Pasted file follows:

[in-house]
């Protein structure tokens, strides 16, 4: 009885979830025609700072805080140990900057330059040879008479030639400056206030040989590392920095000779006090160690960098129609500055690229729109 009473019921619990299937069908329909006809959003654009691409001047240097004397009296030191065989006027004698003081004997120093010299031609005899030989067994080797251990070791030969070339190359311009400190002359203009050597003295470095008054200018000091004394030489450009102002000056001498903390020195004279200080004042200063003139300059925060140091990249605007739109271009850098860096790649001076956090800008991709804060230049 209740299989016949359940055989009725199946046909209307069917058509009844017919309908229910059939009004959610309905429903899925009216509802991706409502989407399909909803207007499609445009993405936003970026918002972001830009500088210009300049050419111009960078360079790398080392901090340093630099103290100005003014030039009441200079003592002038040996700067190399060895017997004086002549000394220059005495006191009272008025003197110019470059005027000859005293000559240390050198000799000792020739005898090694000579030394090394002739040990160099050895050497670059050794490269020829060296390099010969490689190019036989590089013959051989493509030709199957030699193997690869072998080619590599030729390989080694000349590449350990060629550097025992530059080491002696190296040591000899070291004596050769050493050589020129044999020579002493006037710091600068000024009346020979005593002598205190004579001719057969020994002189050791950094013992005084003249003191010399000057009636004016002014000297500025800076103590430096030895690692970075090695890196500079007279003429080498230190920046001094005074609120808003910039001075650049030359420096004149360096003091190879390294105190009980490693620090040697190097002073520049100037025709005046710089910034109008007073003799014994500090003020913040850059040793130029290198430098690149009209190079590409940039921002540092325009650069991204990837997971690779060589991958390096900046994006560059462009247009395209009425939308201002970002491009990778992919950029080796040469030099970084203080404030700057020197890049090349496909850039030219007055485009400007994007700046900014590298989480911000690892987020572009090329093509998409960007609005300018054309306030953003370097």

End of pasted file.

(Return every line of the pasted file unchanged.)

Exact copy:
[in-house]
């Protein structure tokens, strides 16, 4: 009885979830025609700072805080140990900057330059040879008479030639400056206030040989590392920095000779006090160690960098129609500055690229729109 009473019921619990299937069908329909006809959003654009691409001047240097004397009296030191065989006027004698003081004997120093010299031609005899030989067994080797251990070791030969070339190359311009400190002359203009050597003295470095008054200018000091004394030489450009102002000056001498903390020195004279200080004042200063003139300059925060140091990249605007739109271009850098860096790649001076956090800008991709804060230049 209740299989016949359940055989009725199946046909209307069917058509009844017919309908229910059939009004959610309905429903899925009216509802991706409502989407399909909803207007499609445009993405936003970026918002972001830009500088210009300049050419111009960078360079790398080392901090340093630099103290100005003014030039009441200079003592002038040996700067190399060895017997004086002549000394220059005495006191009272008025003197110019470059005027000859005293000559240390050198000799000792020739005898090694000579030394090394002739040990160099050895050497670059050794490269020829060296390099010969490689190019036989590089013959051989493509030709199957030699193997690869072998080619590599030729390989080694000349590449350990060629550097025992530059080491002696190296040591000899070291004596050769050493050589020129044999020579002493006037710091600068000024009346020979005593002598205190004579001719057969020994002189050791950094013992005084003249003191010399000057009636004016002014000297500025800076103590430096030895690692970075090695890196500079007279003429080498230190920046001094005074609120808003910039001075650049030359420096004149360096003091190879390294105190009980490693620090040697190097002073520049100037025709005046710089910034109008007073003799014994500090003020913040850059040793130029290198430098690149009209190079590409940039921002540092325009650069991204990837997971690779060589991958390096900046994006560059462009247009395209009425939308201002970002491009990778992919950029080796040469030099970084203080404030700057020197890049090349496909850039030219007055485009400007994007700046900014590298989480911000690892987020572009090329093509998409960007609005300018054309306030953003370097």